Nobody's going to argue that desserts shouldn't be sweet, but pecan pie is perhaps where everyone needs to draw the line. Nearly every pecan pie is much too sweet — to the point where the sugar masks any other flavor complexities that could elevate it to another level. The sheer sweetness of the pie makes it too indulgent to eat more than a few bites, which defeats the purpose of eating it for dessert. If more bakers had the self-discipline to dial back the sweetness of the pecan pie (which would fundamentally change its very essence), perhaps it too would become more than a Thanksgiving one-timer.

Apple Turnovers

Apple turnovers on sheet pan
Apple turnovers on sheet pan - Nature, Food, Landscape, Travel/Getty Images

Like a little kiss of fall, apple turnovers capture the season without committing too much to the idea. The biggest issue with these pastries, however, is that they are chronically underfilled with apple.

A typical apple turnover requires the consumer to have to dissect it to find any sort of apple filling tucked inside those delicate layers of pastry. On average, it seems like the typical turnover probably has 80% pastry to 20% filling. At that point, just order a croissant. An apple turnover with more filling? Bring it on. But until those ratios reliably improve, this is one sweet treat best left in the bakery cabinet.

Churros

Fried churros as background
Fried churros as background - Jimmytrueno/Getty Images

Want a dessert? How about a snack? Better yet, why not have both?

That seems to be the thinking behind churros, a Spanish treat with a crisp exterior coated in a cinnamon sugar coating and sometimes served with a side of melted chocolate. If cooked, piped, and fried correctly, these treats are delicious, snappy, and flavorful.

It's another fried dough-fueled treat commonly found at fall county fairs. But it's far from the first dessert anyone would think of when listing fall favorites. Unlike other fall treats, these are also difficult to make at home; there's a lot that can go wrong, and churros aren't an easy recipe to perfect.

Apple Fritters

Glazed apple fritters on plate
Glazed apple fritters on plate - Bhofack2/Getty Images

Apple fritters are an odd dessert. They're technically a donut, but there isn't much in common between these massive, rock-like hunks and a light, airy chocolate-frosted. The batter combines conventional donut ingredients with chunks of fresh apples before plunging them into a pot filled with shallow oil. Once the fritters are finished cooking, they're coated in a thick glaze and served piping hot.

Apple fritters aren't overtly apple-flavored, so they're one of the more subdued options for serving during the fall season. Where fritters typically go off-the-rails is with improper preparation, such as not having the cooking oil hot enough, which results in a grease-ladened hunk of batter. All-in-all, apple fritters aren't a bad dessert, but they're not that great either.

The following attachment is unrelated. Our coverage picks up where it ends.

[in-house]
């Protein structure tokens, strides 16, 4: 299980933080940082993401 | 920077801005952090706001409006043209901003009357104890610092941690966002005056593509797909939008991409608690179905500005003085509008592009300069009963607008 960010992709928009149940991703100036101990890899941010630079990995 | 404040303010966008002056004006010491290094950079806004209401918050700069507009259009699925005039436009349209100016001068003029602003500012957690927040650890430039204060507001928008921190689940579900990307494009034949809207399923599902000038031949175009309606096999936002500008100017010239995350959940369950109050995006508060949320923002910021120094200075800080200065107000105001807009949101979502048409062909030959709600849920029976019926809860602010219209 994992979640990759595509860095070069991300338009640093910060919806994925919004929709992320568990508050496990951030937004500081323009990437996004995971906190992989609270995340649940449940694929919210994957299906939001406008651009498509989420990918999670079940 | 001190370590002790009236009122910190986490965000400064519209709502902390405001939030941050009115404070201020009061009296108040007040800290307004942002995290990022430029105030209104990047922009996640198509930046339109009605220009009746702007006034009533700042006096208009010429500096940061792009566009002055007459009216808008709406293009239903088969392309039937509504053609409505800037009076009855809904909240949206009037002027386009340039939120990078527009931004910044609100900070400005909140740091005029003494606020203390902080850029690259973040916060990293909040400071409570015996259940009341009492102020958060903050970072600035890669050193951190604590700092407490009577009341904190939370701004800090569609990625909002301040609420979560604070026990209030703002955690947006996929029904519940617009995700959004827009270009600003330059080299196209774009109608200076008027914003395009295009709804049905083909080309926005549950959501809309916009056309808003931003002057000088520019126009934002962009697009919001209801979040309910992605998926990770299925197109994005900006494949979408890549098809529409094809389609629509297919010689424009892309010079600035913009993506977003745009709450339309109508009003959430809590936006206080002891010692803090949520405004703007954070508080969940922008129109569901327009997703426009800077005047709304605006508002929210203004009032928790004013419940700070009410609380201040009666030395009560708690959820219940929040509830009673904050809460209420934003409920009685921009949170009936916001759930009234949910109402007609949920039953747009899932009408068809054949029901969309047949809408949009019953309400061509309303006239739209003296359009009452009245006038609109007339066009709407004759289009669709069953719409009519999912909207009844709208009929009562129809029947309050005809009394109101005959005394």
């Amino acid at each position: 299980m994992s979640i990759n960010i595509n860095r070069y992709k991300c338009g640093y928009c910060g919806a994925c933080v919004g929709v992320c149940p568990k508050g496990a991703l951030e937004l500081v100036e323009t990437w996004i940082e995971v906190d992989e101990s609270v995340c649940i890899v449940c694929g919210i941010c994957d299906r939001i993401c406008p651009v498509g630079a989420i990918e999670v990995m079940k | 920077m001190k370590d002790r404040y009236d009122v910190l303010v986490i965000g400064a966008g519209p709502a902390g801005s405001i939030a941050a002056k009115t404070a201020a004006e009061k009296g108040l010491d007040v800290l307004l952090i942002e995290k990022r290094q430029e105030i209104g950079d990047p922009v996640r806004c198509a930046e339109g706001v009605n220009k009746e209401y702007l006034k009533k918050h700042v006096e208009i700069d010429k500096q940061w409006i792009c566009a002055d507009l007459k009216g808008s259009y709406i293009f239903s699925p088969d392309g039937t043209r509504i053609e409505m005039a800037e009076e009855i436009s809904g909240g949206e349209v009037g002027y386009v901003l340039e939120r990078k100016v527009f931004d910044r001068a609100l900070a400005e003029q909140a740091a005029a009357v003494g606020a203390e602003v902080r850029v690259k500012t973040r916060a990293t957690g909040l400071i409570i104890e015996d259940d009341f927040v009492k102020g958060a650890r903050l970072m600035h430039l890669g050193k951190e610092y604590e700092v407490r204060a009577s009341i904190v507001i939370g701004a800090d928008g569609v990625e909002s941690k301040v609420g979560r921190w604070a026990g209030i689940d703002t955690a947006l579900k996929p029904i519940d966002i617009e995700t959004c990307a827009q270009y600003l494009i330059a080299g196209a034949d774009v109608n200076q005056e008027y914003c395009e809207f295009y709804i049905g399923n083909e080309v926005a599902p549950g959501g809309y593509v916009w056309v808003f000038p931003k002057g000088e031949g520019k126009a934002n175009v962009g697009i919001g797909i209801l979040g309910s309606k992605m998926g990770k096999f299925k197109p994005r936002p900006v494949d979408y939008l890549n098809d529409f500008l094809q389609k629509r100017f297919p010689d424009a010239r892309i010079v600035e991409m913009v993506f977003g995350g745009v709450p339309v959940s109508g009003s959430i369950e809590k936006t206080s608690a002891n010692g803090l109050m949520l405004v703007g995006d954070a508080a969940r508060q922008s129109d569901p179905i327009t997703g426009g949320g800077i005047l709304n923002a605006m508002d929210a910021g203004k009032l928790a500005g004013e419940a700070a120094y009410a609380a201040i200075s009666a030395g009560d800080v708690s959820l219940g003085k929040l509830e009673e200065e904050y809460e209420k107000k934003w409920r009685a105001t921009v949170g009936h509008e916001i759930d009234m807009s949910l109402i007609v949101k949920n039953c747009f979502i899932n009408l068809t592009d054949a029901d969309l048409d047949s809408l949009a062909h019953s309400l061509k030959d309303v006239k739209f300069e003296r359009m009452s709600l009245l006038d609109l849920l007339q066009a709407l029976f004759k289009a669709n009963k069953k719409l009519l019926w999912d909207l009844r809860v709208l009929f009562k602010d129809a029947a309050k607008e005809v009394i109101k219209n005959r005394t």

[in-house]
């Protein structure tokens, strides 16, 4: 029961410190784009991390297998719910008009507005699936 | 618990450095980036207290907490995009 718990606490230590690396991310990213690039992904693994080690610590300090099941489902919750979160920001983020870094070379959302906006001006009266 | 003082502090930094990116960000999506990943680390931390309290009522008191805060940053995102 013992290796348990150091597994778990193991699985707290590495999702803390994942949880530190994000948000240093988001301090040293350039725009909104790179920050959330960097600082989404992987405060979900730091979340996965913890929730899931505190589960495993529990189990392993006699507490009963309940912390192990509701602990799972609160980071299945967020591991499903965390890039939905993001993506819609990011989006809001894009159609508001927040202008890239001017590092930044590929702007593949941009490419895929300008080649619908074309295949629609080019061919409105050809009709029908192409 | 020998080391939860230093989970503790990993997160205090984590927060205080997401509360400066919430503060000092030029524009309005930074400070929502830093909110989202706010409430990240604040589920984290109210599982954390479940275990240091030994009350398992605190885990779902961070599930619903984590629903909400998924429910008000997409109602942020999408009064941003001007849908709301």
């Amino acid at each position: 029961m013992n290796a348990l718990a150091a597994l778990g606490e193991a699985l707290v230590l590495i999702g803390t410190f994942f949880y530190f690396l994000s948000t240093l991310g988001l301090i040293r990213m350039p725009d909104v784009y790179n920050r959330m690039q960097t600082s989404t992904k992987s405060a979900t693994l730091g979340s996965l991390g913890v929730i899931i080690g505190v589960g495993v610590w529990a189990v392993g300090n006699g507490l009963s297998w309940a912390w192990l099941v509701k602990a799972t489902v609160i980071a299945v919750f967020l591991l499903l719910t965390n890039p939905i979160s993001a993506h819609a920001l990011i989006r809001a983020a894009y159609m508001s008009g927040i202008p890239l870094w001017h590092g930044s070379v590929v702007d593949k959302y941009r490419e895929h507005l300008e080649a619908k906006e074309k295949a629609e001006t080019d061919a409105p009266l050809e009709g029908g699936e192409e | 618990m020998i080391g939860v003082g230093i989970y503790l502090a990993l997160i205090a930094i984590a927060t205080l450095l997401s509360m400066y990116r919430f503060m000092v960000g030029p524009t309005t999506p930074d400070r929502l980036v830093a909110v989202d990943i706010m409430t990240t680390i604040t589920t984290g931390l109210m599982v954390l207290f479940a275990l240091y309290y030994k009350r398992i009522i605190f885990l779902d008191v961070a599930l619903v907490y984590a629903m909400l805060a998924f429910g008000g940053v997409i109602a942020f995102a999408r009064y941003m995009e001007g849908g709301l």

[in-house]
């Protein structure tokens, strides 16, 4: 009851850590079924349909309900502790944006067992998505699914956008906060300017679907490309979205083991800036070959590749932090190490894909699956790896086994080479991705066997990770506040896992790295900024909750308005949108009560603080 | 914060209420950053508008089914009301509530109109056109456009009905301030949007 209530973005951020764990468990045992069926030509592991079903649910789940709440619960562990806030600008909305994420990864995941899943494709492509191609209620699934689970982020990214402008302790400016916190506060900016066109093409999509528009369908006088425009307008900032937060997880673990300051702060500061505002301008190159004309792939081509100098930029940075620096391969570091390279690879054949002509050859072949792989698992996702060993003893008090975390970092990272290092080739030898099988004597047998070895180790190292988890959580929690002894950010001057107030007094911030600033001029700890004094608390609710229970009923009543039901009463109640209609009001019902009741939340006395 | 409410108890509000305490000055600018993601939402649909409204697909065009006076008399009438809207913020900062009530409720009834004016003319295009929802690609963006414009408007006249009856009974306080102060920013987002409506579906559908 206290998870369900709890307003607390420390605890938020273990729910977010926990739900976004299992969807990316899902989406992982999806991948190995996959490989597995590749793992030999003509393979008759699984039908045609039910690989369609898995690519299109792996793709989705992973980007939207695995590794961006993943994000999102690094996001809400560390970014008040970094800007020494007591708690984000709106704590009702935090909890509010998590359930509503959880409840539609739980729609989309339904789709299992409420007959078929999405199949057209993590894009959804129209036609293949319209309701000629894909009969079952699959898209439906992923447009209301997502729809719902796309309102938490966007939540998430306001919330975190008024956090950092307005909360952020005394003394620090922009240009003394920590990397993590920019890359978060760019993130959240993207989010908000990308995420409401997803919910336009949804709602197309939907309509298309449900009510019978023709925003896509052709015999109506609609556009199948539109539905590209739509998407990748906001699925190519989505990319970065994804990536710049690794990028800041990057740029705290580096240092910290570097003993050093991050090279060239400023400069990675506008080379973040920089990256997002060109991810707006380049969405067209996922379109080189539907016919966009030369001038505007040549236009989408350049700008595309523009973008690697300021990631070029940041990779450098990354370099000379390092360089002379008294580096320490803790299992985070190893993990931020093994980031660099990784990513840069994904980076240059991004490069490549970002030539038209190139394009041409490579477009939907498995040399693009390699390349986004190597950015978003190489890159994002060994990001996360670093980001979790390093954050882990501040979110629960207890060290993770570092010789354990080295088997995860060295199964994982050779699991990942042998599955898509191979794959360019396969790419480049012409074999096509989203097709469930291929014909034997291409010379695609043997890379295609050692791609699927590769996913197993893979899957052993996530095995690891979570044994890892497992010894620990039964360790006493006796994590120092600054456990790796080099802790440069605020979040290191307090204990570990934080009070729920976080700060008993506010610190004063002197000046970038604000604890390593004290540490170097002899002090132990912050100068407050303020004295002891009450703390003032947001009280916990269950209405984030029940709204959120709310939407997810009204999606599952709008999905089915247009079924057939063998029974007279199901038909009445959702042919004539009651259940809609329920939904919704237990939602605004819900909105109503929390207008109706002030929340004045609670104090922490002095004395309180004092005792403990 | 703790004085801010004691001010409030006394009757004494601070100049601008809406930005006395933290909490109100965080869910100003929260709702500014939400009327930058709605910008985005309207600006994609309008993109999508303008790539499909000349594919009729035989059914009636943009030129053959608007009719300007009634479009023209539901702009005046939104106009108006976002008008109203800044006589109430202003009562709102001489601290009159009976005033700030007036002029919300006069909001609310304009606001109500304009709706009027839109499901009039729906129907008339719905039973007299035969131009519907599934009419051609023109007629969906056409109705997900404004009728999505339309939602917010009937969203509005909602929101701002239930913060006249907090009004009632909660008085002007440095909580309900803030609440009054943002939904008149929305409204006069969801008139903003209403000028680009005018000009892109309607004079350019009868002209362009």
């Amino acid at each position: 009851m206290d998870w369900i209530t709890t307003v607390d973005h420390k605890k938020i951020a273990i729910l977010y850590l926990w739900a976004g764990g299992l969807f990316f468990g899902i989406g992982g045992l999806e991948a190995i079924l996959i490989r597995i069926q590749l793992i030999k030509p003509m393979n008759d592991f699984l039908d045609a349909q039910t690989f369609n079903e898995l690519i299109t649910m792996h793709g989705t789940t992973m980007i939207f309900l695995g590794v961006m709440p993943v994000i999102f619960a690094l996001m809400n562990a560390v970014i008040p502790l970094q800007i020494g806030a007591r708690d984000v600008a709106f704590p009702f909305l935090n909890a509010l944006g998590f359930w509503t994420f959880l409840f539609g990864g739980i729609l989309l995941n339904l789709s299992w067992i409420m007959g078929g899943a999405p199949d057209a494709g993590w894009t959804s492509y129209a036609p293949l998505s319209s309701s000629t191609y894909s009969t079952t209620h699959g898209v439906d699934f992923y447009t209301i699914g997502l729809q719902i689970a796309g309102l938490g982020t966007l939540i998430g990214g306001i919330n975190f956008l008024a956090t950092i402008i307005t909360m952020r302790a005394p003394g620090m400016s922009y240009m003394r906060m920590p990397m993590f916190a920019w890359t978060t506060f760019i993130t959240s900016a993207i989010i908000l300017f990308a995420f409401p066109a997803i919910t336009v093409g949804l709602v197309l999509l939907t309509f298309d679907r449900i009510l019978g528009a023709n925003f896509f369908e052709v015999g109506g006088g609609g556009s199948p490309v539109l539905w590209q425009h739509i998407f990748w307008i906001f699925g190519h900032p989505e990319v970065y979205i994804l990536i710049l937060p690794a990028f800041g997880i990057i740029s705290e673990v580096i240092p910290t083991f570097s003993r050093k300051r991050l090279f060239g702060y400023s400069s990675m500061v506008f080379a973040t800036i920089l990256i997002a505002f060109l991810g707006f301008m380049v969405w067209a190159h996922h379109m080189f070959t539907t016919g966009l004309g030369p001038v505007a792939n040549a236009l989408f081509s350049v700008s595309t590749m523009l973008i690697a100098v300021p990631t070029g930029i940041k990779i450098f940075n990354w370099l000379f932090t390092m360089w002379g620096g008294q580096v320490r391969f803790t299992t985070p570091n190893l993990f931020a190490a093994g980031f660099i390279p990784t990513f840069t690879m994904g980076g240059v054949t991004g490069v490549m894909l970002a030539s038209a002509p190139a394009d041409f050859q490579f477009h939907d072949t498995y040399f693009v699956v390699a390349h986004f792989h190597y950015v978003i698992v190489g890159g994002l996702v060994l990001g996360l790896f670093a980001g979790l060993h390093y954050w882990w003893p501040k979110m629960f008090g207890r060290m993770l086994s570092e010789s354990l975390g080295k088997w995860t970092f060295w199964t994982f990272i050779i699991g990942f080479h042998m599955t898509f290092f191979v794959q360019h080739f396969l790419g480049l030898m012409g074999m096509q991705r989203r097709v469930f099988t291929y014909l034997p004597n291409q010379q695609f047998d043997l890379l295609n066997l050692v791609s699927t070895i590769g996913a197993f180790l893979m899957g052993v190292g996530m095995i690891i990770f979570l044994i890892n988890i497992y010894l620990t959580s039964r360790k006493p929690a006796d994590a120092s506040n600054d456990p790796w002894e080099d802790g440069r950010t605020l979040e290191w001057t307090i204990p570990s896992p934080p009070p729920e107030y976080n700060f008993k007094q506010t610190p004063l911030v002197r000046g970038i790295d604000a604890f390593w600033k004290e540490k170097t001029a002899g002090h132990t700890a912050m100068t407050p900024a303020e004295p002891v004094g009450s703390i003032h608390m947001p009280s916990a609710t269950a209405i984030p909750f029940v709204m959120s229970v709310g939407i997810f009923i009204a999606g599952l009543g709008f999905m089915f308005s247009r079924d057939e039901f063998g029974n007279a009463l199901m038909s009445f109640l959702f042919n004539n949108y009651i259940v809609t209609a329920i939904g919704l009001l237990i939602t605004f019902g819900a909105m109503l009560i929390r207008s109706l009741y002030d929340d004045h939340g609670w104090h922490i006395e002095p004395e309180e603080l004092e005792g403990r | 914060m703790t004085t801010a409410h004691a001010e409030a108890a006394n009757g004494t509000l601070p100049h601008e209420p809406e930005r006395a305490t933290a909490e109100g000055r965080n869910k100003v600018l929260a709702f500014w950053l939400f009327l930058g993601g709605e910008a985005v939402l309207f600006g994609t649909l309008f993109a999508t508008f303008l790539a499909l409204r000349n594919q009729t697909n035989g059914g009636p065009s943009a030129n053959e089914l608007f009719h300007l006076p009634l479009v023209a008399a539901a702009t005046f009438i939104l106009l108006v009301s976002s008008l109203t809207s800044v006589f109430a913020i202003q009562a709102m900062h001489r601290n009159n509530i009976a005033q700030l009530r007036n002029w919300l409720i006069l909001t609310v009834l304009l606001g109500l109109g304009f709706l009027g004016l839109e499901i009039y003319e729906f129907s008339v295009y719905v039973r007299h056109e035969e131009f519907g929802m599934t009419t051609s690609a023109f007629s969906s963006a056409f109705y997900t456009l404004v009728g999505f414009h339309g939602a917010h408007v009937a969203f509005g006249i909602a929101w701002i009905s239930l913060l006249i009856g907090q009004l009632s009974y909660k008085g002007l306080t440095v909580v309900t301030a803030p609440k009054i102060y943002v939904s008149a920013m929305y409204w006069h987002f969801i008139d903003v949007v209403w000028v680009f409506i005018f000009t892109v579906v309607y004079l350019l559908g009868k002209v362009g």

Pumpkin Cheesecake

Pumpkin cheesecake slices on plate
Pumpkin cheesecake slices on plate - Elena Veselova/Shutterstock

Cheesecake is a year-round dessert; adding pumpkin just adds additional reason to dive into a slice during autumn. Not only is classic pumpkin cheesecake filling made with pumpkin purée, but it also includes mixed spice and cinnamon to amplify the fall flavors. Infuse even more flavor into the crust by substituting the graham crackers with a spicy gingersnap or Biscoff cookie.

Pumpkin cheesecake beats pumpkin pie because the cheesecake has more flavor complexities and a spongier, lighter mouthfeel. But, like all cheesecakes, it's not a recipe that can be thrown together and served in 30 minutes. A bain-marie has to be set up, to prevent the cake from cracking. Then, it has to be incrementally cooled for several hours to ensure perfect consistency. Is the end result worth it? That's a matter of opinion.

Apple Cider Donuts

Box of apple cider donuts
Box of apple cider donuts - Kenishirotie/Shutterstock

Even people who aren't donut people tend to become donut people when fall rolls around. Apple cider donuts are a mainstay in New England; there's something about that cinnamon sugar coating getting all over the fingers, dunking one into some warm apple cider, that is indicative of how magical fall can be.

Those unfamiliar with Yankee cuisine, however, probably wouldn't be able to parcel out the apple cider in its ingredient list. The donuts themselves aren't particularly acidic or strongly apple-tasting, which means that when you strip away the autumnal affectations, apple cider donuts can be just plain bland.

Apple Strudel

Apple strudel with ice cream
Apple strudel with ice cream - algus/Shutterstock

Apple strudel will never be able to beat other fall dessert picks, but it does deserve an honorable mention for its delicate layers of pastry and sweet apple filling. This German-Austrian dish can be made at home with frozen puff pastry, making it an easy dessert to assemble and bake for loved ones. Just be sure to cook the filling down beforehand, since the apples tend to deflate when they cook. Failing to do so will leave you with insufficient apple filling and an unbalanced ratio of filling to puff.